Babies’ poop has way higher levels of microplastic than adults’

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What this means for their health is still questionable

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When it comes to babies, according to new research, a considerable amount of plastic appears to be moving from one end to the other, including spatulas, diapers and stools. In particular, the average In a small pilot study published this week, the concentration of a broad type of microplastic in child feces was ten times higher than in adult feces. plastic, called PET, or polyethylene terephthalate, is widely used in bottles and polyester textiles.

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The study authors say the results suggest that infants may be exposed to higher levels of microplastics than adults. When babies put toys or clothes in their mouths, they may ingest small fibers or pieces of plastic. Then there are plastic food containers, sippy cups, and baby bottles, which can shed even pieces of PET smaller than the diameter of a pencil eraser. Mixing hot water and formula in a plastic bottle can weaken the plastic and open even smaller pieces Its. Crawling babies are more likely than walking adults to get a microfiber-filled face from polyester carpeting, which they can ingest or inhale.

scientists are still trying to guess it What does this mean for the health of babies? There hasn’t been much research into how the microplastics around us – and in our bodies – affect human health. But the new study on baby poop, published yesterday magazine environmental science and technology paper, Something is there Researchers are concerned.

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“As babies are exposed to high levels of plastic, something needs to be done,” says co-author and professor of environmental medicine and pediatrics at New York University School of Medicine, Kurunthachalam Kannan. “Early life stages are very vulnerable.”

Scientists used to think that ingesting plastic would simply come out the other end, just as other things babies could eat that they shouldn’t. but Research Published in 2019, it suggests that very small pieces of plastic may actually be able to pass through cell membranes to infiltrate the body’s circulatory system. If so, microplastics can cause more problems. There is evidence that microplastics in the bloodstream can cause inflammation and cell death, affecting the immune system, Kannan says.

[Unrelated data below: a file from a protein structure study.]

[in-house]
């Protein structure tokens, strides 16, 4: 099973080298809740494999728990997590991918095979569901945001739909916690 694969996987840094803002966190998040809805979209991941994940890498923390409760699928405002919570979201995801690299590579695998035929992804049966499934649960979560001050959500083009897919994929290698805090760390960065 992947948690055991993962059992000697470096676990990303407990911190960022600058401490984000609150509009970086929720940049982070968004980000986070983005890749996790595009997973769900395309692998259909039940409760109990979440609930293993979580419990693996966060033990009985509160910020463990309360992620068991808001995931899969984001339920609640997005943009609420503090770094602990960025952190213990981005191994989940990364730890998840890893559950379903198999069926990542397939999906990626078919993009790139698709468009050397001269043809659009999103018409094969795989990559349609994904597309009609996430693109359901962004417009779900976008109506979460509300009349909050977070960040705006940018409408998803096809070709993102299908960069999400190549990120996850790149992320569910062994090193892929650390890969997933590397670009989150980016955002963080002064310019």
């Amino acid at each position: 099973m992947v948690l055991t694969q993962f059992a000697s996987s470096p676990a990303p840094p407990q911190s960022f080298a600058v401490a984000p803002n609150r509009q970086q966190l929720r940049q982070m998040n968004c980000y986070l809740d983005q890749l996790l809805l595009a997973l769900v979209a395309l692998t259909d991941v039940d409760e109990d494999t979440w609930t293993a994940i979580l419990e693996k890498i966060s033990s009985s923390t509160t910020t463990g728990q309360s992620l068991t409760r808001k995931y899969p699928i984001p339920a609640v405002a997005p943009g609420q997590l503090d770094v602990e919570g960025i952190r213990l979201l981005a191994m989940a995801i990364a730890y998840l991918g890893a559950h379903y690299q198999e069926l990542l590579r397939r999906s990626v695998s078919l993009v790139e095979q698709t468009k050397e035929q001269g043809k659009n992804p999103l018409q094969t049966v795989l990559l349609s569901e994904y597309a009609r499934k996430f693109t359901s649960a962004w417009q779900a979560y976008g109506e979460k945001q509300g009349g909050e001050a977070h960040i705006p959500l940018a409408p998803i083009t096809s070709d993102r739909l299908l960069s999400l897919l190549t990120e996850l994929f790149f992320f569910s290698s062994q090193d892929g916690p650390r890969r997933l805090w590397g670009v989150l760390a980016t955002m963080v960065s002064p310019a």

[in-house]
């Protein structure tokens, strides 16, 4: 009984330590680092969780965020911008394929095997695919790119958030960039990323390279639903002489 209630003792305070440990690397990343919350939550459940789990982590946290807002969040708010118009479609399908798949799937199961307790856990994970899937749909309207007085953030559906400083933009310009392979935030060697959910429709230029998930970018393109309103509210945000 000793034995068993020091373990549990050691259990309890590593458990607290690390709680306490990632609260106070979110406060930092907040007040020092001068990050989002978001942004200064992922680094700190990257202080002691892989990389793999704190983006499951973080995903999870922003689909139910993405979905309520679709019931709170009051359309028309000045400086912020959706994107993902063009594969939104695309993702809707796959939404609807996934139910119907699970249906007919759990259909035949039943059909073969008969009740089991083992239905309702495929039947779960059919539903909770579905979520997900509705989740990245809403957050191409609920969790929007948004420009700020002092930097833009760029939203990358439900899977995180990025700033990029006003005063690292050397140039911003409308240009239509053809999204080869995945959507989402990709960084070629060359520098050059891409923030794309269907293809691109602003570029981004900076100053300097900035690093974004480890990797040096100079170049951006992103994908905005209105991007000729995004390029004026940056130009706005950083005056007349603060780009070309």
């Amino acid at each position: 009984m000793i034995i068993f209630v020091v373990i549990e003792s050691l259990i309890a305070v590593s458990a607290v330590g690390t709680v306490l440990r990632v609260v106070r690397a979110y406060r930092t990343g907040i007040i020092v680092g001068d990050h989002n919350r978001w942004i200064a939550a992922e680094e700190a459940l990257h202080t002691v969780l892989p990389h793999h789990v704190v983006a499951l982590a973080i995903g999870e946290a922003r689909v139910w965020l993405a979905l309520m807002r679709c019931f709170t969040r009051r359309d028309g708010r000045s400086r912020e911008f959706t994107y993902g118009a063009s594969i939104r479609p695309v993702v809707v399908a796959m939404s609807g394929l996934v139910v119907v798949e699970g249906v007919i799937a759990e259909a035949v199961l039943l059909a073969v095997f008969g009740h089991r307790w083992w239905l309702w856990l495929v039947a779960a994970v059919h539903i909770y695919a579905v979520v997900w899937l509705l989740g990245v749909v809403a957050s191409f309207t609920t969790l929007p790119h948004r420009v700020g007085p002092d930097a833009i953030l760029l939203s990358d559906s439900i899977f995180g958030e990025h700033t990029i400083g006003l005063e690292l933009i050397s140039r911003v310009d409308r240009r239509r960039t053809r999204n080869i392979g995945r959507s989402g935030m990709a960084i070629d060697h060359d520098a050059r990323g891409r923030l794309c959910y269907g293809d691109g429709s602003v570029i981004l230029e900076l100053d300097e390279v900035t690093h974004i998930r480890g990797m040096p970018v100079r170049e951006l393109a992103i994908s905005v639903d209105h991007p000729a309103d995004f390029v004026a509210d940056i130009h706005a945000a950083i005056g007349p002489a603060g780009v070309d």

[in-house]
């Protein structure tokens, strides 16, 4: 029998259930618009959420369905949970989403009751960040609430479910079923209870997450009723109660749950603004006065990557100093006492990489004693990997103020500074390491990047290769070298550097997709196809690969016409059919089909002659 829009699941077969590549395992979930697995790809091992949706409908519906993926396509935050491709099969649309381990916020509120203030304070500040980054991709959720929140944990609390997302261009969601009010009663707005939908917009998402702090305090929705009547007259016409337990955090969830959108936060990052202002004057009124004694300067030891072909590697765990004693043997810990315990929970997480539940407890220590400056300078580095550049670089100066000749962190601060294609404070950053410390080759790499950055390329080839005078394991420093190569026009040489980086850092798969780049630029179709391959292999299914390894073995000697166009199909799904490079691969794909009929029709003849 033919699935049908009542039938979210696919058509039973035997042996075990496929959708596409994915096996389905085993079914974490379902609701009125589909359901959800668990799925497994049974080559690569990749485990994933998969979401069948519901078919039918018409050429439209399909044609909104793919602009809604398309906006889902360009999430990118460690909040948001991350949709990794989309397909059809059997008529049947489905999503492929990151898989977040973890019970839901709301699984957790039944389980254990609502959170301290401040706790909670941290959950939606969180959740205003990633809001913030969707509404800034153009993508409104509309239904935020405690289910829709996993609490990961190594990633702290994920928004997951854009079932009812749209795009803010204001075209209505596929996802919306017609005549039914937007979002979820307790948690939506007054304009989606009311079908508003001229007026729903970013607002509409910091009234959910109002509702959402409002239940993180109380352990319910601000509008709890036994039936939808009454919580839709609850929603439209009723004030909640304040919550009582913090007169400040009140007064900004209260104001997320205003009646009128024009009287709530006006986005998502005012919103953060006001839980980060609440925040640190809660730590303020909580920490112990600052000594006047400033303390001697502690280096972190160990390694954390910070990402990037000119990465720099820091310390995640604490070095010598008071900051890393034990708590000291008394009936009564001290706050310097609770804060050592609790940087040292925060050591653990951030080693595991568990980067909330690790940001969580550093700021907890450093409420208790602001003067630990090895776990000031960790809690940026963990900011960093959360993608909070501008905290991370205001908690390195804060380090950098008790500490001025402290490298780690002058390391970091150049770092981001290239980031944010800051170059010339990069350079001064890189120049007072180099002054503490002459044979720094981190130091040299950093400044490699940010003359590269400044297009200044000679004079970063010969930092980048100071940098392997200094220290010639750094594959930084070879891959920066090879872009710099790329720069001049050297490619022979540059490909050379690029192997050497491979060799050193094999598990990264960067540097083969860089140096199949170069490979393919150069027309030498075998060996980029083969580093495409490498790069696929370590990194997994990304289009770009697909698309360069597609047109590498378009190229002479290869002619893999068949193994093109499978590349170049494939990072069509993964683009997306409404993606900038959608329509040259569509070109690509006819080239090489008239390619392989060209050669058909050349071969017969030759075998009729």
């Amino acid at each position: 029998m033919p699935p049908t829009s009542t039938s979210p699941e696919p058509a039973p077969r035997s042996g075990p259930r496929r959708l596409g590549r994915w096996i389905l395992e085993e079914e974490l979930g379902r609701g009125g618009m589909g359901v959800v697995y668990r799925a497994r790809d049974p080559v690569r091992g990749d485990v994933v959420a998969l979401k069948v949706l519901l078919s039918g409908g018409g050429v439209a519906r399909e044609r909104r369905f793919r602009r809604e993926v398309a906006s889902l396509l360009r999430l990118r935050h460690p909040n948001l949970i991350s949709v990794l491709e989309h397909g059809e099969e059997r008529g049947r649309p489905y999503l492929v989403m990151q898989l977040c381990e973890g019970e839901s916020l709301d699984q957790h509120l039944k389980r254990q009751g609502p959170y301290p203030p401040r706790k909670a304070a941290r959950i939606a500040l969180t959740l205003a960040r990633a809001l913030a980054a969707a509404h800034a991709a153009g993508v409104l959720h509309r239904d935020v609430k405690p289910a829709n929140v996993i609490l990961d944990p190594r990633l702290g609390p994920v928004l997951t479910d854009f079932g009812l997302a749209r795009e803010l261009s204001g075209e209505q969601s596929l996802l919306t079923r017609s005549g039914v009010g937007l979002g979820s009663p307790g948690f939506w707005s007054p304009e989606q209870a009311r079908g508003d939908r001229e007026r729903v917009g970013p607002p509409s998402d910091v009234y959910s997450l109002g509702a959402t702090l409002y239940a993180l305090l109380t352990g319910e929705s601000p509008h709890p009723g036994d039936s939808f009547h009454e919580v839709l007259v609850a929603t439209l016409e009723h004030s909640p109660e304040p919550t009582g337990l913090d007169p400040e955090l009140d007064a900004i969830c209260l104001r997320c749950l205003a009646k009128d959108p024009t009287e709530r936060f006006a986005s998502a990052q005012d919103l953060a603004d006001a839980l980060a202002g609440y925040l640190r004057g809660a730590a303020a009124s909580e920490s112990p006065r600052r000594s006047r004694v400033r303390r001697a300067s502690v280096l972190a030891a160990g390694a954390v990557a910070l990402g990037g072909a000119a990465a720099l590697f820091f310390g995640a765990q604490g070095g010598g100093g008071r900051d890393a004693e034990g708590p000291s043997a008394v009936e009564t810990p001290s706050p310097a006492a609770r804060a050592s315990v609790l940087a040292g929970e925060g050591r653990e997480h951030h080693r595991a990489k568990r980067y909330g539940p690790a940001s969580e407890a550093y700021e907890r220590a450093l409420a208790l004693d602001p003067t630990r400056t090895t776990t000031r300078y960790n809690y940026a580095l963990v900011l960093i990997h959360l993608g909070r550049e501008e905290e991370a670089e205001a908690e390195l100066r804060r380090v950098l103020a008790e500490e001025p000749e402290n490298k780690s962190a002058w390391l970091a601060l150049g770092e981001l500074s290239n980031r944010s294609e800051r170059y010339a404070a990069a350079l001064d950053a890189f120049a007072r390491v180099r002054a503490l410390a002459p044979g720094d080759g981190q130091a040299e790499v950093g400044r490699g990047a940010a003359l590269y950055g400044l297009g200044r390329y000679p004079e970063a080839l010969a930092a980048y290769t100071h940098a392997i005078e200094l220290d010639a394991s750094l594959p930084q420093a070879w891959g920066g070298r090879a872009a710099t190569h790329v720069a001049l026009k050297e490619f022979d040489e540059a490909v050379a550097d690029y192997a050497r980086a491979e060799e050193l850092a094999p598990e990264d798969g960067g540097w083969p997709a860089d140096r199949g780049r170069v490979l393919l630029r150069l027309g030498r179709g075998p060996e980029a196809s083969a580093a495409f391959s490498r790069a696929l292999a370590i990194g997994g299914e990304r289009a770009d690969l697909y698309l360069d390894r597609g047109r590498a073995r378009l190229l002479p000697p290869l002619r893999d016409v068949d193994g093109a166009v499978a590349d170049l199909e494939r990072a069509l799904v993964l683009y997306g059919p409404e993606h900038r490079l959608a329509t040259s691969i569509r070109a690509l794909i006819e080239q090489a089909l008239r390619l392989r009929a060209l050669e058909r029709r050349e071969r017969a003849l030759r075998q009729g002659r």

Plastics also contain a myriad of chemicals, including endocrine disruptors These can mess with the body’s hormones and have been linked to adverse effects on metabolism and reproductive and neurological health. Children may be more sensitive to those effects than adults because their bodies are still growing and developing, and Kannan says the effects can last into adulthood.

Kannan and his colleagues studied stool samples from six different one-year-olds in New York City. He also observed the first defecation of three newborn babies. To do this, they scraped samples from the diaper using a spatula – being careful to avoid anything that came in direct contact with the diaper to avoid counting microplastics that might have come from the diaper and from the baby. No. The researchers also decided not to test for a plastic commonly used in diapers, called polypropylene. Instead, they looked for PET and polycarbonate (another type of plastic commonly used in phone cases) in the poop. They found both types of plastic, but only saw a meaningful difference in PET concentrations between infants and adults. They took stool samples from 10 adults in Albany, New York.

Little is known about how exposure to microplastics varies by location and among populations. So this new study adds to the call for more research. “Our data provide baseline evidence for [microplastic] Exposure doses in infants and adults and support the need for further studies with larger sample sizes to confirm and extend our findings,” the study states.

“This is a very interesting paper with some very worrying numbers,” said Deonie Allen, a research fellow at the University of Strathclyde who was not involved in the study. wired. “We need to look at everything a child is exposed to, not just their bottles and toys.”

The prevailing belief of twenty or thirty years ago that plastic is harmless, says Kannan, is one reason why the matter hasn’t been studied much. He says that to change this, research will need more federal support because studies that will look at a broader population are often prohibitively expensive to perform. “You need millions of dollars to do a study like this with 1,000 samples,” he says. “Of course it will be a great study, but it requires a lot of resources.”

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